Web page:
Nigerian President Olusegun Obasanjo visits Sokoto Monday, to mark the loss of the spiritual leader of Nigerian Muslims and other prominent victims of the country's latest air crash. 
The preliminary investigation suggests human error might be the cause of Sunday's crash near the Nigerian capital.
At least 99 people died when the passenger jet crashed, shortly after takeoff, on a flight from Abuja to the northern city, Sokoto.
Roland Iyayi, director general of the Nigerian Airspace Management Agency, says the pilot of the Boeing 737 aircraft ignored instructions to delay takeoff because of bad weather.
"At the time of the crash, there were three airlines (aircraft) asking to depart, of which the crashed aircraft was one of them," Iyayi says. "The other two airlines opted to hold due to the advisory from the control tower that the weather was adverse. However, the ADC airline chose to go to a holding point on the runaway, to hold till the weather cleared. At some point during the hold, he called the control tower to indicate that he felt he had a window to go through. He took off, this was about 10:29, local time, in the morning, and he disappeared just after climbing to about one-thousand feet. The next thing we knew from control tower was that there was smoke."
Several people survived the crash.

This is Nigeria's third aviation disaster in a little more than one year. Aviation Minister Babalola Borishade says all ADC planes have been grounded, indefinitely, and the company's license to fly has been lifted.  Borishade says the government may impose sanctions on individuals at ADC, at the end of ongoing investigations.
"We are talking about sanctions. What sanctions can bring the lives of these people back? What sanctions? They lost a plane.  They are going to pay (increased) insurance.  Their reputation is down. And, then, when the accident investigation concludes its business and we know the root cause, of course there are processes for sanctioning people," Borishade says.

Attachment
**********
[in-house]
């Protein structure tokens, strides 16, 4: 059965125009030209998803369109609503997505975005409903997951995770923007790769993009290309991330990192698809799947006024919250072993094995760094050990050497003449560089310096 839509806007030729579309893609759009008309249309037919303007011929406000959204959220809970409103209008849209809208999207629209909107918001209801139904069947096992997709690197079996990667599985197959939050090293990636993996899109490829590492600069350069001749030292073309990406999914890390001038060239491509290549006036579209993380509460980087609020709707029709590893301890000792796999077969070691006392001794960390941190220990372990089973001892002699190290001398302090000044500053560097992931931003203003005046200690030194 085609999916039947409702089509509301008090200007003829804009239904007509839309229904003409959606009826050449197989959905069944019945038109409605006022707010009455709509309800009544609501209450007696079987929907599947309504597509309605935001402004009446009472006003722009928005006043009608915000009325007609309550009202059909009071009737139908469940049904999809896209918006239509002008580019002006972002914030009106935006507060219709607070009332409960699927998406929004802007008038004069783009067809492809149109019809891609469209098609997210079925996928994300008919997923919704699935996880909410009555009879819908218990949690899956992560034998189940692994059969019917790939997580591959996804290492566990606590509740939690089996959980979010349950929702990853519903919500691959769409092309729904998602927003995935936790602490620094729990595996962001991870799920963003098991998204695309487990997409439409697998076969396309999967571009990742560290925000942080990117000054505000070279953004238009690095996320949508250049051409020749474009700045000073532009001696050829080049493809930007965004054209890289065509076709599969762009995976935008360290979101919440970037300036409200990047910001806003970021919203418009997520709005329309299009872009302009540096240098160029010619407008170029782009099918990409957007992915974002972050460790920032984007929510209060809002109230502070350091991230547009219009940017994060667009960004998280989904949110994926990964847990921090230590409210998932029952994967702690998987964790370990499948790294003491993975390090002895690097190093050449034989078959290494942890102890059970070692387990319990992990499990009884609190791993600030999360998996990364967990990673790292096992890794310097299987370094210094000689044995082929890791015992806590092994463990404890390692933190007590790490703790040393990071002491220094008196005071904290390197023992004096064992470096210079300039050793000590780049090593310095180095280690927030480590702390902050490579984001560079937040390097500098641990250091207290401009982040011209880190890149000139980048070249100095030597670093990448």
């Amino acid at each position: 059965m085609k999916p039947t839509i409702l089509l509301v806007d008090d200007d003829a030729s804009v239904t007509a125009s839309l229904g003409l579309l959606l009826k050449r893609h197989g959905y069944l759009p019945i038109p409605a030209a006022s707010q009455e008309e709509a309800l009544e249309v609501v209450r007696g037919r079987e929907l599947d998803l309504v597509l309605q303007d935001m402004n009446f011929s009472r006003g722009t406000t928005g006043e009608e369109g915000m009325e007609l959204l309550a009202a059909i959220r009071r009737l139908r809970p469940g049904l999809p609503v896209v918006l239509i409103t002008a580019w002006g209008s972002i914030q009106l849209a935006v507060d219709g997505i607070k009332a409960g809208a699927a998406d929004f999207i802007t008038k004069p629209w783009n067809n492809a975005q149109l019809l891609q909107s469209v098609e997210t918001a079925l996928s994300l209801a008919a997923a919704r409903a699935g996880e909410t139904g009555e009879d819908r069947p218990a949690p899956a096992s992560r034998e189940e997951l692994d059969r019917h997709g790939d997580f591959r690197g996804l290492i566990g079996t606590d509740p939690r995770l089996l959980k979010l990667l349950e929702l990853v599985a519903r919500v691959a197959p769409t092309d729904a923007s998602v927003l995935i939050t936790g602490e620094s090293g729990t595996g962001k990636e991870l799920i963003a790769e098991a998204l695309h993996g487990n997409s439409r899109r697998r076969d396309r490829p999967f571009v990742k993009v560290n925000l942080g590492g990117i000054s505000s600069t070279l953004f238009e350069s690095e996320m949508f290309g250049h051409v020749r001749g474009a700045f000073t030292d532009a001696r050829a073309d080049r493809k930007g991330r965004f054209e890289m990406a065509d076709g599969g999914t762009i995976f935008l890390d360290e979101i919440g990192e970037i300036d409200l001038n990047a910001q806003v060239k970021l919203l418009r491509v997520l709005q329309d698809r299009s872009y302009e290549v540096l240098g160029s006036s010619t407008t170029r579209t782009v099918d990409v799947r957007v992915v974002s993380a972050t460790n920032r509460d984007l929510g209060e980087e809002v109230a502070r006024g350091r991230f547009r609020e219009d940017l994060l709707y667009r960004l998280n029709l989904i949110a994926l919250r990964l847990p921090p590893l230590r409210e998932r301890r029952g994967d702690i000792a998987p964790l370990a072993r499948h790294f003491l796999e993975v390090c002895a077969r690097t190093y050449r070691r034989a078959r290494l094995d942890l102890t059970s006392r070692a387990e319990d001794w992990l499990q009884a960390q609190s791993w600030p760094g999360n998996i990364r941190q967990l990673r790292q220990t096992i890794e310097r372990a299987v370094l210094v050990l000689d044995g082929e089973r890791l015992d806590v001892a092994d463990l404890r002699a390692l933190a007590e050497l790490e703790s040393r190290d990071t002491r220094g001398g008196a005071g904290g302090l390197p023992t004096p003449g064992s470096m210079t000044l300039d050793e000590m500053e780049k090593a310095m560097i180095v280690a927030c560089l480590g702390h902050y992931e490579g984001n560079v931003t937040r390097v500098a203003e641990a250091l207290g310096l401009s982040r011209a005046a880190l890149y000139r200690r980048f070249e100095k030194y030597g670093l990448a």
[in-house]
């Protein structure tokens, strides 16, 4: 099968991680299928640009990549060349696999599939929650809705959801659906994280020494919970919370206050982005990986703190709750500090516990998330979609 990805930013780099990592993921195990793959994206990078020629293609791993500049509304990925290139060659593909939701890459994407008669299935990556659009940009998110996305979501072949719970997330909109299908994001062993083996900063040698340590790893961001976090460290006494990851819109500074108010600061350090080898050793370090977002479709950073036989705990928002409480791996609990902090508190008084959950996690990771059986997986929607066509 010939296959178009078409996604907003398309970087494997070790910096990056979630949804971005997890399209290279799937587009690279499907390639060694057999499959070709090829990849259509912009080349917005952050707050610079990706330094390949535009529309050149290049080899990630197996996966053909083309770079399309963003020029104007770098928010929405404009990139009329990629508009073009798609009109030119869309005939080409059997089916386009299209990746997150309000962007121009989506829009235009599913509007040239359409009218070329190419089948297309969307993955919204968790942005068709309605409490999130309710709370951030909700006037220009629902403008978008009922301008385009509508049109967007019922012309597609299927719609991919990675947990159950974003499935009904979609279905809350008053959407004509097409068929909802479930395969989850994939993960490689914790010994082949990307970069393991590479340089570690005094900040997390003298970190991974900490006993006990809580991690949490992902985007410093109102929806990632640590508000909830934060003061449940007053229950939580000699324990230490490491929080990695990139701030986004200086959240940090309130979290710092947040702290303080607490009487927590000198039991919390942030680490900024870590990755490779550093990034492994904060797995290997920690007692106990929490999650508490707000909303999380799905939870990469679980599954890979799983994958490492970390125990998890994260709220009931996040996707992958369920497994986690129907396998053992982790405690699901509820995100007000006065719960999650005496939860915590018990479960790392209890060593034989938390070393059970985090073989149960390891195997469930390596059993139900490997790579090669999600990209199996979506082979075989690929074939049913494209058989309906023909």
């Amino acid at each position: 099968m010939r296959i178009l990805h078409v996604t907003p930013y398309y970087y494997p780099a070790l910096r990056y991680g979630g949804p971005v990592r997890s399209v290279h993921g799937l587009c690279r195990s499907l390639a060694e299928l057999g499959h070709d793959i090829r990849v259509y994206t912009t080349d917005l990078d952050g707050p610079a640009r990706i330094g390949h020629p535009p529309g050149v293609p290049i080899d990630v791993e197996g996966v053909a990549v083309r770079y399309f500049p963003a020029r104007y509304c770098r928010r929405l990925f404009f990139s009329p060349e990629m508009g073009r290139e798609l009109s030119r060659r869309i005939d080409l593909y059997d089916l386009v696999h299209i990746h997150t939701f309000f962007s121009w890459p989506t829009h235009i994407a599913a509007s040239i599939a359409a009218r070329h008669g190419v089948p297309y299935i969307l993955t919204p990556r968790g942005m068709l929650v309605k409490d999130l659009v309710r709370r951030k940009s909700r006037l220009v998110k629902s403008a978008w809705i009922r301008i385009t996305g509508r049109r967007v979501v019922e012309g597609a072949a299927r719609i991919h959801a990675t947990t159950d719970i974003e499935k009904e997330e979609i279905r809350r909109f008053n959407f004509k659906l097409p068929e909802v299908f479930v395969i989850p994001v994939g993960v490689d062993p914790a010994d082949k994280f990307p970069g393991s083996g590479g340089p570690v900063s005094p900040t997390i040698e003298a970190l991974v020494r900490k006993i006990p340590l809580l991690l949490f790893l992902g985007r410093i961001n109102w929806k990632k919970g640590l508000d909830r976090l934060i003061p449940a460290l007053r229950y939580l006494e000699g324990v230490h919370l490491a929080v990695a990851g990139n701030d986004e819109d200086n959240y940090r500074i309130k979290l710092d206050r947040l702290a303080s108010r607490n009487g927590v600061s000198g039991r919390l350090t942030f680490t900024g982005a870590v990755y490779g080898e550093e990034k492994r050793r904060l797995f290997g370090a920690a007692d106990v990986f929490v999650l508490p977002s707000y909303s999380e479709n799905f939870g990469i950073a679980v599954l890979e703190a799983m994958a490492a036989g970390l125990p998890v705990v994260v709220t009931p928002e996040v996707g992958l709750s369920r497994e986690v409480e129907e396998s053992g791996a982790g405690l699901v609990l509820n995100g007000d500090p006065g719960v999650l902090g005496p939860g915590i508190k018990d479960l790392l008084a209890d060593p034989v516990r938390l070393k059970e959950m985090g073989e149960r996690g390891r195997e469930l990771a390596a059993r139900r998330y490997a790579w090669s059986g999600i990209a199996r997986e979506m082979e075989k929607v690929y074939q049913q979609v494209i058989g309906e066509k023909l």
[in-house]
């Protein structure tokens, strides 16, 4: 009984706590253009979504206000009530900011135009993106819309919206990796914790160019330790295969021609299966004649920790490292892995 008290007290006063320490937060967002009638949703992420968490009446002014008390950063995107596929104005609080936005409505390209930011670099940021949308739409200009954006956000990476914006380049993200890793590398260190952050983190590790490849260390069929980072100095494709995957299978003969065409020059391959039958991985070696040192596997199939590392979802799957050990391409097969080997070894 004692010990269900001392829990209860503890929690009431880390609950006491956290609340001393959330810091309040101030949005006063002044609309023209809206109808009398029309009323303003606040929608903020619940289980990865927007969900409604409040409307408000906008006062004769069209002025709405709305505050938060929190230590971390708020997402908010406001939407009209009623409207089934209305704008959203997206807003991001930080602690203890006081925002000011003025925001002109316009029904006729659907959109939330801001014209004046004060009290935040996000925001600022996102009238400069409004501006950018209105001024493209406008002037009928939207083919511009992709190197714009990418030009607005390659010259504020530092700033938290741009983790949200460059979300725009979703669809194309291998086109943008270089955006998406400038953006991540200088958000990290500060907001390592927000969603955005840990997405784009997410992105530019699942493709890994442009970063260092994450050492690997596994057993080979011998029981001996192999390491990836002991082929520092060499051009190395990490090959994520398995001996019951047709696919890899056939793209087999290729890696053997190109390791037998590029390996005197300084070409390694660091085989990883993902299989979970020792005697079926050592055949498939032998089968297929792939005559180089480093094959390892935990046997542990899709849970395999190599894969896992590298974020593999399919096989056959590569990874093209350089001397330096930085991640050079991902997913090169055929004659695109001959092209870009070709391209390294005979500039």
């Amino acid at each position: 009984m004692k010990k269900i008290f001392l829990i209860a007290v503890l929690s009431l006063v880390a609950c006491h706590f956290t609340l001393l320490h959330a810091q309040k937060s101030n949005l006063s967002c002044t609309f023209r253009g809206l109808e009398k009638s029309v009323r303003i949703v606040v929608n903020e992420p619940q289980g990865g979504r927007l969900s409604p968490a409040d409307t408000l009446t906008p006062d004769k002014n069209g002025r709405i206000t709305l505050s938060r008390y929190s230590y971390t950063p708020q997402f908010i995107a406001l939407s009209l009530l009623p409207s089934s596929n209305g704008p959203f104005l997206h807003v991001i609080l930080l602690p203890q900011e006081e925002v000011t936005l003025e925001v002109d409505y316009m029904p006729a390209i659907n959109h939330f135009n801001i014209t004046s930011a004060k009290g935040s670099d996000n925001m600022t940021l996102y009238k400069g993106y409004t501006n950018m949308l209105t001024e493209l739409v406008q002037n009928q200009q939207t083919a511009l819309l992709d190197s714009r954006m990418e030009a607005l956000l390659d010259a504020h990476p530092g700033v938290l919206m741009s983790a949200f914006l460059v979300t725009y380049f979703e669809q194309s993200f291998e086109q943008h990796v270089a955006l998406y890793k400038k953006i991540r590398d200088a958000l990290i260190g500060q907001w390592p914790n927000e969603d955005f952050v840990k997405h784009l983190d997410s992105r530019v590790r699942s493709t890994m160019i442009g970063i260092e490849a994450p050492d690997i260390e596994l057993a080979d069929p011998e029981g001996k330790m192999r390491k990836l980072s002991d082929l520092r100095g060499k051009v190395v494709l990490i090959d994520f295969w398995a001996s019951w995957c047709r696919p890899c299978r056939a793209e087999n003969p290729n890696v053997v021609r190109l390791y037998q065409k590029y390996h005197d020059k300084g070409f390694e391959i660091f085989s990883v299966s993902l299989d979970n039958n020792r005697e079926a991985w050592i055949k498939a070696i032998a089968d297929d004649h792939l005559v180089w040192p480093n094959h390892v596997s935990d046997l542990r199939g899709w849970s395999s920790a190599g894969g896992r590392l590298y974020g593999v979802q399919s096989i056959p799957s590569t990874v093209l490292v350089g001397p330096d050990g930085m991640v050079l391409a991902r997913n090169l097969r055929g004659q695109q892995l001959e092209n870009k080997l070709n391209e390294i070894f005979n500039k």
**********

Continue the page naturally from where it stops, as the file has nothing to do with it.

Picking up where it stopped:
Jerome Onipede arrived at the accident scene minutes after the crash.  He
describes what he saw to VOA.
"The plane had broken into pieces. We found out that there were some farmers who were on site," Onipede says. "I saw a lot of Nigerians work with passion, to at least bring out the corpses because they had to cut the plane into pieces, just to make sure they got out the rest of the bodies. Most of the bodies were mutilated. They were beyond recognition."
Among those who died in the crash was Sultan Muhammad Maccido, the spiritual leader of Nigerian Muslims.  The sultan was returning to his Sokoto home with family members, including his son, who served as a Nigerian senator.
Another senator from Sokoto and the state deputy governor were also killed in the crash.
Sokoto journalist Aminu Bello says the ancient town has been in deep mourning since the news of the crash broke.
"Nothing is going on now, since yesterday.  Business activities, everything is at a standstill. I don't expect the market will be opened today. Since yesterday, when they heard the sad news, they closed the market," Bello says.
More than 100 people died, last October, when a Bellview Airlines Boeing 737 crashed near Lagos.  Seven weeks later, 106 people -- most of them school children -- were killed in another crash in Port Harcourt, the oil industry hub in the southeast.
And, last month, 13 senior army officers died when a military aircraft went down in central Benue state.
Despite this disturbing trend, the aviation minister insists air disasters are not peculiar to Nigeria.
"Accidents do occur and nobody is God. The shuttle -- which is the most well-developed aircraft in the world, surrounded by the most experienced air management team -- had a problem. Yes, accidents do occur.  But how do you respond to such accidents? And about a month ago, we did a demonstration here on how to respond to accidents and this has helped us
tremendously today," Borishade says.
The government had promised major improvements in the aviation industry, to enhance safety following previous air mishaps. Sunday's crash could have far-reaching repercussions for local air travel, which has enjoyed a boom in recent years.